SOC – Sociology
SOC 101 INTRODUCTION TO SOCIOLOGY (3-0-3)(F,S)(DLS). An introduction to groups, organizations, and societies, and their impact on human behavior. Emphasis is on sociological perspectives, concepts, methods, and applications in areas such as organization, socialization, inequality, institutions, intergroup relations, change, etc.
SOC 102 SOCIAL PROBLEMS (3-0-3)(F,S)(DLS). A study of problems that arise due to breakdown of norms and value consensus in society, the causes and solutions to these problems. The student is challenged to continually reexamine his/her own values in reference to the problems under consideration.
SOC 121 DATING AND MARRIAGE (3-0-3)(S). An informative study and discussion of mate selection, marital relationships and adjustments, parenthood and related subjects, each exploited at length in popular culture but usually ignored as a serious subject of academic examination. The course will emphasize factual knowledge, self understanding, and a sociological perspective on marriage in a changing society.
SOC 201 THEORIES OF SOCIETY (3-0-3)(F/S)(CID). Introduction to the major analytical and interpretive theories of society, history, and human behavior, with an emphasis on the common theoretical concerns of the specific disciplines within the social sciences. PREREQ: SOC 101.
SOC 210 COMPUTER APPLICATIONS IN SOCIAL SCIENCE (3-0-3)(F/S). The objectives of this course are (a) to develop an understanding of computer applications of social science data, and (b) to provide students an experience in the collection and analysis of social data with increased ease via the computer.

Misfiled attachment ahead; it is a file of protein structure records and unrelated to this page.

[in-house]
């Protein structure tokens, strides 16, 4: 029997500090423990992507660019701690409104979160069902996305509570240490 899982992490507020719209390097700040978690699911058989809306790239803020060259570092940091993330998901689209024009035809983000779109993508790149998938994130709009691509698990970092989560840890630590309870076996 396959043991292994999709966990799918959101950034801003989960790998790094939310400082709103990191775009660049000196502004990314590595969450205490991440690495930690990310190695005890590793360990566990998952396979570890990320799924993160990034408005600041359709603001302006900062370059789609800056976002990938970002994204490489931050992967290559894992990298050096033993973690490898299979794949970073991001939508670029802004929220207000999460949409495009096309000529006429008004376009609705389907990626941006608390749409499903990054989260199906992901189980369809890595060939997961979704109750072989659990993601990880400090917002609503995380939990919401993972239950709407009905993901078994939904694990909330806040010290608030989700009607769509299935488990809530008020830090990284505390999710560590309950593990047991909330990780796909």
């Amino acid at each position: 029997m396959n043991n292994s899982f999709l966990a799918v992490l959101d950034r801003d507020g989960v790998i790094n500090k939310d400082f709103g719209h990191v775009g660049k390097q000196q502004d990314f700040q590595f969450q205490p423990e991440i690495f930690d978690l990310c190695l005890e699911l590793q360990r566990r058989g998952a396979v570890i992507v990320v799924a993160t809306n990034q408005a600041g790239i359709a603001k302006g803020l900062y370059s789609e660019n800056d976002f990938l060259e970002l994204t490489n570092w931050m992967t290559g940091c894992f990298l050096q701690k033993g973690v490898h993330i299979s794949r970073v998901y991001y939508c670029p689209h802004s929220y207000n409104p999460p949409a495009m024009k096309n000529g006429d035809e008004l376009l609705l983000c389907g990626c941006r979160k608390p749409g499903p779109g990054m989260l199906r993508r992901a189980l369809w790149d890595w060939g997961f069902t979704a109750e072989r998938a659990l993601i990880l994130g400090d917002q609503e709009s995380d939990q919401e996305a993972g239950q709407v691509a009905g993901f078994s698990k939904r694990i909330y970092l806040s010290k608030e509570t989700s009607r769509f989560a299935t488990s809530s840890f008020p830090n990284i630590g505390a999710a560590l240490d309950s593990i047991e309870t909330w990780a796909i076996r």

SOC 230 INTRODUCTION TO MULTI-ETHNIC STUDIES (3-0-3)(F/S)(DLS). This course views majority and minority relations and confronts, challenges, and motivates students to know themselves better and understand some societal problems: for example, racism, prejudice, etc. The course deals with the degree to which ethnic relations involve questions of economic and political power and the distribution of the power. It looks at American society’s institutional role in maintaining and perpetuating systematic inequality.
SOC 290 SOCIAL CONFLICT AND PEACEMAKING (3-0-3)(F). An introductory survey course covering broadly the kinds of conflict that occur between persons, groups, organizations, and societies, with attention to why these conflicts arise, and a range of peaceful solutions to conflicts using nonviolent, nonadversarial methods. The course ranges from inner personal conflict to the international nuclear arms race.
SOC 301 SOCIOLOGICAL THEORY I (3-0-3)(F). Examination of the development of sociological theory from its philosophical precursors through the first decades of the twentieth century. PREREQ: SOC 101.